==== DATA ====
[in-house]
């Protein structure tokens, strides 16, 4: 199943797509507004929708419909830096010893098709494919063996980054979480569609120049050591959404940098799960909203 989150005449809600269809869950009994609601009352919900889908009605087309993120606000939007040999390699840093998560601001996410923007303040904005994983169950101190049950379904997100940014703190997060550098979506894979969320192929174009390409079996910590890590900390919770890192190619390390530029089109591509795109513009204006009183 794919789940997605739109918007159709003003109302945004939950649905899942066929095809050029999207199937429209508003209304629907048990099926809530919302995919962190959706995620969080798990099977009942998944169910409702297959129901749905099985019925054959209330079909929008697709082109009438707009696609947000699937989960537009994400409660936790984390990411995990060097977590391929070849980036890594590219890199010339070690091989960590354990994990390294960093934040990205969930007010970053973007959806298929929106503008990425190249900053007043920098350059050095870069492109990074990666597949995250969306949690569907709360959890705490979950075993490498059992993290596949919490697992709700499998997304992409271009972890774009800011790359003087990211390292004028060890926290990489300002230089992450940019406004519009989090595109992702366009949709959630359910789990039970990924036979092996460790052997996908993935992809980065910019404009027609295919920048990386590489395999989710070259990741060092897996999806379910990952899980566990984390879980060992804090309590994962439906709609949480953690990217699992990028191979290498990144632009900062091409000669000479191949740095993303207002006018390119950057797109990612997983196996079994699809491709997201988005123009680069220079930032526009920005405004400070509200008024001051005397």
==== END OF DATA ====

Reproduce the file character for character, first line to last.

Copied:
[in-house]
């Protein structure tokens, strides 16, 4: 199943797509507004929708419909830096010893098709494919063996980054979480569609120049050591959404940098799960909203 989150005449809600269809869950009994609601009352919900889908009605087309993120606000939007040999390699840093998560601001996410923007303040904005994983169950101190049950379904997100940014703190997060550098979506894979969320192929174009390409079996910590890590900390919770890192190619390390530029089109591509795109513009204006009183 794919789940997605739109918007159709003003109302945004939950649905899942066929095809050029999207199937429209508003209304629907048990099926809530919302995919962190959706995620969080798990099977009942998944169910409702297959129901749905099985019925054959209330079909929008697709082109009438707009696609947000699937989960537009994400409660936790984390990411995990060097977590391929070849980036890594590219890199010339070690091989960590354990994990390294960093934040990205969930007010970053973007959806298929929106503008990425190249900053007043920098350059050095870069492109990074990666597949995250969306949690569907709360959890705490979950075993490498059992993290596949919490697992709700499998997304992409271009972890774009800011790359003087990211390292004028060890926290990489300002230089992450940019406004519009989090595109992702366009949709959630359910789990039970990924036979092996460790052997996908993935992809980065910019404009027609295919920048990386590489395999989710070259990741060092897996999806379910990952899980566990984390879980060992804090309590994962439906709609949480953690990217699992990028191979290498990144632009900062091409000669000479191949740095993303207002006018390119950057797109990612997983196996079994699809491709997201988005123009680069220079930032526009920005405004400070509200008024001051005397």